One of our earlier starts this morning. A combination of waking early and a desire to complete the cruise before the full heat of the day arrived. There were no locks but Jan needed to open six bridges, each had a slightly different method of operation.
A manual with no barrier arms
There are two type of farm in this part of Yorkshire; agricultural and wind!
We must have passed at least five wind farms. There wasn’t much wind today so the blades were turning very slowly. The railway line runs beside the canal and we noticed a number of small commuter trains during the cruise; however it was the train in this next photo which really caught our attention.
The Vazon sliding rail bridge is located on the western edge of Keadby. There was no way the Network Rail employee was going to let Jan operate the bridge . He called out from the control tower telling us we would have a 10 minute wait before there was a “window” to open the bridge.
I was rather curious about the way the bridge would slide. Would it retract under the track? It wasn’t until we observed a train going over the bridge that I realised the track crossed the canal at a 45° angle.
That’s when I realized the bridge was quite wide and when opening it took a section of track out of the line. I’ve attempted to show what happens in this next drawing.
The blue is the canal and the red square represents the bridge. When the bridge slides to the right (green arrow) a section of track is removed from the rail line.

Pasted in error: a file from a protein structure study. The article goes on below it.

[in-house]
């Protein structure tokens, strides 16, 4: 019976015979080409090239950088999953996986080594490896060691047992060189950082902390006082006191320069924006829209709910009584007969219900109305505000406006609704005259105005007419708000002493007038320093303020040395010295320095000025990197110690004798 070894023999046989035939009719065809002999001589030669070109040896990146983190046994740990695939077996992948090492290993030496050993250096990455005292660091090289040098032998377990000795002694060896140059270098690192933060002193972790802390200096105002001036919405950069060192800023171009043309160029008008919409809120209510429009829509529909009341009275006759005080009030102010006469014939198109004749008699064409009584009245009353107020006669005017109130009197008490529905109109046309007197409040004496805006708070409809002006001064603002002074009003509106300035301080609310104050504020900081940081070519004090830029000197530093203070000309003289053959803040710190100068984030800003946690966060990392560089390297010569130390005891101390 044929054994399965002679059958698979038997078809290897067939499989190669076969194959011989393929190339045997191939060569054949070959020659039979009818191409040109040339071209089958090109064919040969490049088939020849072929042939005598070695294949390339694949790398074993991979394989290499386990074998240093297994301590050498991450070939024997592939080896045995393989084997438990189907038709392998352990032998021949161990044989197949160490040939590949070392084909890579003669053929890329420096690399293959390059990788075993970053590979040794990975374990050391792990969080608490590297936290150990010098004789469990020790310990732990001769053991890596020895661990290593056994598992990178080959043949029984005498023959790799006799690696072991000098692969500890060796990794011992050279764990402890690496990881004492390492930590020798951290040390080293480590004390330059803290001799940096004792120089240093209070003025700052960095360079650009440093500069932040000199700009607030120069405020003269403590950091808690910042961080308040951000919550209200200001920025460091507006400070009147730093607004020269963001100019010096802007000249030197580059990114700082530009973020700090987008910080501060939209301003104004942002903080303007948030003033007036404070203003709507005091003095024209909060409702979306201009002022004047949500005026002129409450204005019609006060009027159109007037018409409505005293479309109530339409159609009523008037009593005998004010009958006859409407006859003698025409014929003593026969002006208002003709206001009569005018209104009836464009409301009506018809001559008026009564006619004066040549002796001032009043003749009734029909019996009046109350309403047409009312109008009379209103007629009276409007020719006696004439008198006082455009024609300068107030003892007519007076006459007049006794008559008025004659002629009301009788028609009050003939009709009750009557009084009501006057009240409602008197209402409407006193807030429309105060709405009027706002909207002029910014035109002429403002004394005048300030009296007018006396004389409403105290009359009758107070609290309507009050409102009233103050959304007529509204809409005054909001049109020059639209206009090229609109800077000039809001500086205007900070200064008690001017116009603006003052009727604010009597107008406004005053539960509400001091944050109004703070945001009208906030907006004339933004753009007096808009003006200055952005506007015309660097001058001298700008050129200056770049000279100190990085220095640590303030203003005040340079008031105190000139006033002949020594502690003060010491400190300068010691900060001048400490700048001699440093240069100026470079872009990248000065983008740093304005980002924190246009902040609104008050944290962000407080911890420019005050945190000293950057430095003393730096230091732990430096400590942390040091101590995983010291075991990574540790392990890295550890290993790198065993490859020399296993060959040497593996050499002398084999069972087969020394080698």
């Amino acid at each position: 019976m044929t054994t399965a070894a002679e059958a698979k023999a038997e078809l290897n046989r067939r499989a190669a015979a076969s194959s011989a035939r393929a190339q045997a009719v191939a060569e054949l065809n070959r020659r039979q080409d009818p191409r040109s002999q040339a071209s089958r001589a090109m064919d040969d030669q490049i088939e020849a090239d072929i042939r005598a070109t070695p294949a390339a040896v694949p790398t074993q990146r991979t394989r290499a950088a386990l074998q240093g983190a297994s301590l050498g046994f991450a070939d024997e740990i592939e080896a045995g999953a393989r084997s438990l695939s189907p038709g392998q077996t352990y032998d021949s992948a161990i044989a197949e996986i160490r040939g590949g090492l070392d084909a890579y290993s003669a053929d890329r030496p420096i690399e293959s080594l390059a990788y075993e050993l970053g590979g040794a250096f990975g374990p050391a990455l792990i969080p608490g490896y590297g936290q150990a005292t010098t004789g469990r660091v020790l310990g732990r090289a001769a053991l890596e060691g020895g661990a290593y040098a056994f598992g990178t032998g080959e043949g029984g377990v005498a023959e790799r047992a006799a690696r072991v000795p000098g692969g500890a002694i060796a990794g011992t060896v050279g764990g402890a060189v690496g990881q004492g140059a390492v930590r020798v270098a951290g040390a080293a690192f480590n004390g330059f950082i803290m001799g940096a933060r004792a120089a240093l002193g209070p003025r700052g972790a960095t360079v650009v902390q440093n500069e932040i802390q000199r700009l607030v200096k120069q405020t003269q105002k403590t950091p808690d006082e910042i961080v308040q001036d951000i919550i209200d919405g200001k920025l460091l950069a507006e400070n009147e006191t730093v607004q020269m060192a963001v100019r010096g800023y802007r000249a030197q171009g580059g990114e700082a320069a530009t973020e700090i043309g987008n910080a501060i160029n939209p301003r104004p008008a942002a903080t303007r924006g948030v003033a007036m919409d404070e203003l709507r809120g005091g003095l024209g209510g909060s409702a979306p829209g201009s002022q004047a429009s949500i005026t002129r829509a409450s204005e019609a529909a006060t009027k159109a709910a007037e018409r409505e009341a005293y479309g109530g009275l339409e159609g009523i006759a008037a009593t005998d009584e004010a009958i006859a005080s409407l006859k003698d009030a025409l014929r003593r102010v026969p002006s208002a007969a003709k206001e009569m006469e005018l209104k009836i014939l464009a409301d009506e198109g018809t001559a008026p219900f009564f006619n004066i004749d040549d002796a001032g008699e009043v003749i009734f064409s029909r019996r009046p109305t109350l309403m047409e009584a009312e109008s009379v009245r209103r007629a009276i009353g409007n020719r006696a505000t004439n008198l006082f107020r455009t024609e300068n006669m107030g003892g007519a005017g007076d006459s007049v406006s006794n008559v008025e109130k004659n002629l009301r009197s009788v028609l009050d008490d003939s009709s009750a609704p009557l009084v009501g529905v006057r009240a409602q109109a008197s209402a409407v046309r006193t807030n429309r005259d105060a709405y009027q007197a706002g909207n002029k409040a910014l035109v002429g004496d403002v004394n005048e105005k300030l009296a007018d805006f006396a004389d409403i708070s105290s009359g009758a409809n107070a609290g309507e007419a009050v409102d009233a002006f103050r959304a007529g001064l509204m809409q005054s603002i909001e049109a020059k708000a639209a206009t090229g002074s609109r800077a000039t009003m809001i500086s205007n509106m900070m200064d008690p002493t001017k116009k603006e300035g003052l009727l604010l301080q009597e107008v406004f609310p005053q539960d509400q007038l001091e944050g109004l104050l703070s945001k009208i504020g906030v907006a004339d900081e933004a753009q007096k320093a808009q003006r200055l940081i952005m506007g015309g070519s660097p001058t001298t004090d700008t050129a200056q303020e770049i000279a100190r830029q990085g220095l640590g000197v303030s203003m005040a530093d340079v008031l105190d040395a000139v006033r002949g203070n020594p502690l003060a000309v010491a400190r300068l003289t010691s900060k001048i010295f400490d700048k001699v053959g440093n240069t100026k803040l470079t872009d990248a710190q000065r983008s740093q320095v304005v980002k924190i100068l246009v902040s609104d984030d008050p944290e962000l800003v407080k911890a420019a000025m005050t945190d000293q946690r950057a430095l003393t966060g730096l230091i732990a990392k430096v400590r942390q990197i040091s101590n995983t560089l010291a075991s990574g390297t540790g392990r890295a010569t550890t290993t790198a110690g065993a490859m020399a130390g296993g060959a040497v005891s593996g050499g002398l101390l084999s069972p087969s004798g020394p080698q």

The bridge is half open and you can see the ends of the track
A yoghurt pot courageously (foolishly) decided to race us into the gap. Plastic shouldn’t really argue with 22t of moving steel that doesn’t have brakes!
You can see how wide the bridge carriageway is in the above photo.
We cruised the short distance down to the Keadby visitor moorings stopping just short of the facilities mooring and after lunch I phoned the lock keeper to book our passage onto the Trent tomorrow. We have a 9.30am departure.
As you can see in the above photo, there is a vacant mooring behind us, however that didn’t stop the yoghurt pot boater deciding to moor for the night on the services mooring. Apparently this is acceptable if you have a gearbox problem! I did wonder why you would want to go out onto the tidal Trent with a gearbox problem?
Daniel and I spent the afternoon on boat maintenance. The starboard side received a wash and polish. Then I cleaned and repainted the weed hatch plate.
After dinner there was time for a short local walk. The river looked rather placid and I hope its that way tomorrow morning.
Keadby Lock is interesting. It has a control tower and the river gates are significantly higher than the canal end of the lock. No doubt they have to be the same size as the flood banks.